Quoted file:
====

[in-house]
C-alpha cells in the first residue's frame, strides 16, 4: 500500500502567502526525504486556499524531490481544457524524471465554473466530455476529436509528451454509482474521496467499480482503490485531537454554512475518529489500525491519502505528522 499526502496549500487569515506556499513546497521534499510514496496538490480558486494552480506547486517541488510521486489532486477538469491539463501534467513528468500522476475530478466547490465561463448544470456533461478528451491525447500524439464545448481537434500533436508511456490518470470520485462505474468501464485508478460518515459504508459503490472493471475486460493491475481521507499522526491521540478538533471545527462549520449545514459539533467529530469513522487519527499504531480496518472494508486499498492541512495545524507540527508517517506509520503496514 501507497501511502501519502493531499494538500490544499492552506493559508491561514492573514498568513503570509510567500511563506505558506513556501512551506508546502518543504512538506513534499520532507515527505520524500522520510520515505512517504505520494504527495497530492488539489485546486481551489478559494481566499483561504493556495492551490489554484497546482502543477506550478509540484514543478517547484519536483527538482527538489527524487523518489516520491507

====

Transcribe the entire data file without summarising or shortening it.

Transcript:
[in-house]
C-alpha cells in the first residue's frame, strides 16, 4: 500500500502567502526525504486556499524531490481544457524524471465554473466530455476529436509528451454509482474521496467499480482503490485531537454554512475518529489500525491519502505528522 499526502496549500487569515506556499513546497521534499510514496496538490480558486494552480506547486517541488510521486489532486477538469491539463501534467513528468500522476475530478466547490465561463448544470456533461478528451491525447500524439464545448481537434500533436508511456490518470470520485462505474468501464485508478460518515459504508459503490472493471475486460493491475481521507499522526491521540478538533471545527462549520449545514459539533467529530469513522487519527499504531480496518472494508486499498492541512495545524507540527508517517506509520503496514 501507497501511502501519502493531499494538500490544499492552506493559508491561514492573514498568513503570509510567500511563506505558506513556501512551506508546502518543504512538506513534499520532507515527505520524500522520510520515505512517504505520494504527495497530492488539489485546486481551489478559494481566499483561504493556495492551490489554484497546482502543477506550478509540484514543478517547484519536483527538482527538489527524487523518489516520491507